Question: I read that the individual beads that make up our mala, which we use to chant with, is meant to represent the 108 gopis – is that accurate? If not, what is the purpose of the beads – to focus our attention?

Answer: The purpose is to keep your mind on the mantra and also to chant a certain amount regularly. Otherwise one will be irregular. The beads are made of Tulasi, so it also keeps in touch with Tulasi Devi who is dear to Krsna. 108 is a mystical number. You can interpret it as gopis or Upanisads, or related with the number of breaths. According to numerology, it is the complete number, 1 plus 8 is equal to 9, so it brings completeness, or it links you with the Complete Person.

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The Meaning and Purpose of Chanting

There is an interesting verse in Srimad Bhagavatam in regards to chanting: sanketyam parihasyam va stobham helanam eva va vaikuntha-nama-grahanam aseshagha-haram viduh: “One who chants the holy name of the Lord is immediately freed from the reactions of unlimited sins, even if he chants indirectly [to indicate something else], jokingly, for musical entertainment, or even neglectfully. This is accepted by all the learned scholars of the scriptures.” (SB 6.2.14). I was wondering if Srila Visvanatha Cakravarti Thakur has said something further on its meaning.

Answer:  He adds that none of these things should be offensive. Otherwise he only explains the meaning of these terms.

Question: As you know, many devotees of Krsna are lecturing and doing kirtan at various yoga studios in the USA and Europe. Some conservative devotees feel that we shouldn’t compromise our Vaisnava philosophy one iota while others are more liberal and are encouraging yogis to chant even if it has the above mentioned flaws. Any thoughts on this matter, specifically in regards to the above mentioned verse?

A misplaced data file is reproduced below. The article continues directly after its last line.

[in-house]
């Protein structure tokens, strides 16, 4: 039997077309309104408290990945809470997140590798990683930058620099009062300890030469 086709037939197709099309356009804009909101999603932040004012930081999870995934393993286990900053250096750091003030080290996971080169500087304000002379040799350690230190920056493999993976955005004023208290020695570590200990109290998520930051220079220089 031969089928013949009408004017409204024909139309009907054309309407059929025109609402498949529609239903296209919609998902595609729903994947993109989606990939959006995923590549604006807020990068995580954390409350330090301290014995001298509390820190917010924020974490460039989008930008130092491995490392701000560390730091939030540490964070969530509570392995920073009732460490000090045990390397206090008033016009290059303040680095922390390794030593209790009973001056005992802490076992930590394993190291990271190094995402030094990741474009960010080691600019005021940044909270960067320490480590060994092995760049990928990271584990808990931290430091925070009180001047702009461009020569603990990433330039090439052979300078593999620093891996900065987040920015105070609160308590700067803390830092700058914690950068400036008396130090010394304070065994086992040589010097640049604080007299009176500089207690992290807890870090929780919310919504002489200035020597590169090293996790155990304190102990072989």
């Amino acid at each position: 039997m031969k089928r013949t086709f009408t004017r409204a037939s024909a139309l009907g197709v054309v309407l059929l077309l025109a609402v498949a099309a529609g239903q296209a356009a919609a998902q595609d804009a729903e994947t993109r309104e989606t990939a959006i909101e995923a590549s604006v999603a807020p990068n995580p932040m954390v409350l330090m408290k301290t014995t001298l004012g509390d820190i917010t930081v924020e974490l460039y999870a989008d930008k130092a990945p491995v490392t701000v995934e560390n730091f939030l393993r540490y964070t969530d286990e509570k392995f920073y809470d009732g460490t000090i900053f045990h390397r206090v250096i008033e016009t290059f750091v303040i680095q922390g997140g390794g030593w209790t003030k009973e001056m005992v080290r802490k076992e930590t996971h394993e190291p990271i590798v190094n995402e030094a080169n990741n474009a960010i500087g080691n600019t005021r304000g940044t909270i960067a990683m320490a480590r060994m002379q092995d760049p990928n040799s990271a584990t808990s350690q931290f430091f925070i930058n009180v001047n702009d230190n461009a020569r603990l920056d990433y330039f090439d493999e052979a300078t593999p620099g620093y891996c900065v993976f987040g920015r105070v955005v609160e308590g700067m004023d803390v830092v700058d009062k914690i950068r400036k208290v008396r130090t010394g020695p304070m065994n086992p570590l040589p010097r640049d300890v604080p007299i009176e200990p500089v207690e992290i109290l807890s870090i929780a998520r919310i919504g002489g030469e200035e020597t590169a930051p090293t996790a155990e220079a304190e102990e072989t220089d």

Answer: Well, the real thing is to know the purpose behind chanting. Its primary purpose is devotion to the Lord – to do it for His pleasure. It is not a means of entertainment, which is usually the case. Even many conservative devotees fall prey to this tendency.

The above mentioned verse is not an injunction to chant in this manner but an explanation of the power of the Name. You can chant in Yoga centers or wherever, if your intention is proper, and ultimately you should let it be known. Sometimes I also chant but I also explain the meaning and purpose of chanting.

 

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Comments ( 5 )
  1. Vraja Kishor

    I really like this post. Please give us more like this for time to time.

  2. Vraja Kishor

    Can you please comment on Sri Rupa’s statement (BRS 1.2.149): “mantrasya sulaghūccāro japa ity abhidhīyate” [Japa is to be considered very light utterance of a mantra.]?

    • snd

      What you have referred to is the basic definition of japa. Then it has further three divisions called vacika, upamsu and mansika. See Haribhakti-vilasa 17.155. HBV 17.155 also says that among these three, the later one is superior to the previous one. The next three verses, i.e. 17.156-158, give the definition of each one of them. Then 17.159 says that upamsu japa is 100 times superior to vacika and mansika is 1000 times superior.

  3. Vraja Kishor

    Thank you for that answer. Here is another question: so far you’ve addressed the subject of volume, how about the subject of tempo? Is there any recommendation or injunction regarding the speed / mace at which we should chant japa?

    Personally I find that chanting as fast as possible without dropping syllables prevents my mind from wandering into daydreams and other dramas… but I’m not so sure if its really the key to getting to true attentiveness.

  4. snd

    Yes there is recommendation for tempo. But it will shock you if i tell you now. So wait till you see me in the Svadhyaya (jape retreat).